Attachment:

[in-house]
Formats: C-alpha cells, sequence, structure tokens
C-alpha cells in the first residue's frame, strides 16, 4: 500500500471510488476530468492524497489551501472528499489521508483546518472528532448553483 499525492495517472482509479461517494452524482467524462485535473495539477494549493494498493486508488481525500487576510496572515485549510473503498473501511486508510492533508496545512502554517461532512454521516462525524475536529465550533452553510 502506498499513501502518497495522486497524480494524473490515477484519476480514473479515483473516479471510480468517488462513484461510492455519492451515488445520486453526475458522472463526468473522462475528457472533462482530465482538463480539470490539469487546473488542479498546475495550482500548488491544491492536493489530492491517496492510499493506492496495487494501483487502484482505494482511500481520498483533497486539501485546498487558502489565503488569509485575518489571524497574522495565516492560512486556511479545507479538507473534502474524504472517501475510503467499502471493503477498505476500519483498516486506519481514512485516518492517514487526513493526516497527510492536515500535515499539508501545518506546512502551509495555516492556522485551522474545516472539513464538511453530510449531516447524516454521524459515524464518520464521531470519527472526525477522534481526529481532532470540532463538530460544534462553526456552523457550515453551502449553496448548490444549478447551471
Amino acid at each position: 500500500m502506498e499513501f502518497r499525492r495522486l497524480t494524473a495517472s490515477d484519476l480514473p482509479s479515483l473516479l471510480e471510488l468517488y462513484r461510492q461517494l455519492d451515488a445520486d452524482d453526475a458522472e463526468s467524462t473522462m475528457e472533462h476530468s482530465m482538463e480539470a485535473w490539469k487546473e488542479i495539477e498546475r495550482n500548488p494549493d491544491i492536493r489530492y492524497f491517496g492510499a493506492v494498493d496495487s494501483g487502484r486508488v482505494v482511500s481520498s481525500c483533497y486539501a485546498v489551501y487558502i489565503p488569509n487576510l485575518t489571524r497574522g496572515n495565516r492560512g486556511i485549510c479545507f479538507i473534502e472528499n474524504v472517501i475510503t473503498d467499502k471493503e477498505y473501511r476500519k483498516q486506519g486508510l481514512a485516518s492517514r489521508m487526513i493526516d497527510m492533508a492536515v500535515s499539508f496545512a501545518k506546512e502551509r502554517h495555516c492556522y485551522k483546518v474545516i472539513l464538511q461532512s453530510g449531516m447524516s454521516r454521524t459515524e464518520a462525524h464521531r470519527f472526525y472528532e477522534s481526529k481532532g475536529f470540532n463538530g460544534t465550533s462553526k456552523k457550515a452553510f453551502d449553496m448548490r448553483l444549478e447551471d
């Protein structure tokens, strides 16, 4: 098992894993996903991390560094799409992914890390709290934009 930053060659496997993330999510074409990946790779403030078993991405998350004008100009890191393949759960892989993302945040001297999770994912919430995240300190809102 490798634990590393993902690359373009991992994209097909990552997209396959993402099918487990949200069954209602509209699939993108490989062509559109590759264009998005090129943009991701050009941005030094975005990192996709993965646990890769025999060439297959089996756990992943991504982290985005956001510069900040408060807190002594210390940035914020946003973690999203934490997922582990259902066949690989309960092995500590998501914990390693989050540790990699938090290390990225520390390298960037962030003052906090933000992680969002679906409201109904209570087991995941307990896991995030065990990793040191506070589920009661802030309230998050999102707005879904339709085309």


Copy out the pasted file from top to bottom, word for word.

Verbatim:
[in-house]
Formats: C-alpha cells, sequence, structure tokens
C-alpha cells in the first residue's frame, strides 16, 4: 500500500471510488476530468492524497489551501472528499489521508483546518472528532448553483 499525492495517472482509479461517494452524482467524462485535473495539477494549493494498493486508488481525500487576510496572515485549510473503498473501511486508510492533508496545512502554517461532512454521516462525524475536529465550533452553510 502506498499513501502518497495522486497524480494524473490515477484519476480514473479515483473516479471510480468517488462513484461510492455519492451515488445520486453526475458522472463526468473522462475528457472533462482530465482538463480539470490539469487546473488542479498546475495550482500548488491544491492536493489530492491517496492510499493506492496495487494501483487502484482505494482511500481520498483533497486539501485546498487558502489565503488569509485575518489571524497574522495565516492560512486556511479545507479538507473534502474524504472517501475510503467499502471493503477498505476500519483498516486506519481514512485516518492517514487526513493526516497527510492536515500535515499539508501545518506546512502551509495555516492556522485551522474545516472539513464538511453530510449531516447524516454521524459515524464518520464521531470519527472526525477522534481526529481532532470540532463538530460544534462553526456552523457550515453551502449553496448548490444549478447551471
Amino acid at each position: 500500500m502506498e499513501f502518497r499525492r495522486l497524480t494524473a495517472s490515477d484519476l480514473p482509479s479515483l473516479l471510480e471510488l468517488y462513484r461510492q461517494l455519492d451515488a445520486d452524482d453526475a458522472e463526468s467524462t473522462m475528457e472533462h476530468s482530465m482538463e480539470a485535473w490539469k487546473e488542479i495539477e498546475r495550482n500548488p494549493d491544491i492536493r489530492y492524497f491517496g492510499a493506492v494498493d496495487s494501483g487502484r486508488v482505494v482511500s481520498s481525500c483533497y486539501a485546498v489551501y487558502i489565503p488569509n487576510l485575518t489571524r497574522g496572515n495565516r492560512g486556511i485549510c479545507f479538507i473534502e472528499n474524504v472517501i475510503t473503498d467499502k471493503e477498505y473501511r476500519k483498516q486506519g486508510l481514512a485516518s492517514r489521508m487526513i493526516d497527510m492533508a492536515v500535515s499539508f496545512a501545518k506546512e502551509r502554517h495555516c492556522y485551522k483546518v474545516i472539513l464538511q461532512s453530510g449531516m447524516s454521516r454521524t459515524e464518520a462525524h464521531r470519527f472526525y472528532e477522534s481526529k481532532g475536529f470540532n463538530g460544534t465550533s462553526k456552523k457550515a452553510f453551502d449553496m448548490r448553483l444549478e447551471d
């Protein structure tokens, strides 16, 4: 098992894993996903991390560094799409992914890390709290934009 930053060659496997993330999510074409990946790779403030078993991405998350004008100009890191393949759960892989993302945040001297999770994912919430995240300190809102 490798634990590393993902690359373009991992994209097909990552997209396959993402099918487990949200069954209602509209699939993108490989062509559109590759264009998005090129943009991701050009941005030094975005990192996709993965646990890769025999060439297959089996756990992943991504982290985005956001510069900040408060807190002594210390940035914020946003973690999203934490997922582990259902066949690989309960092995500590998501914990390693989050540790990699938090290390990225520390390298960037962030003052906090933000992680969002679906409201109904209570087991995941307990896991995030065990990793040191506070589920009661802030309230998050999102707005879904339709085309």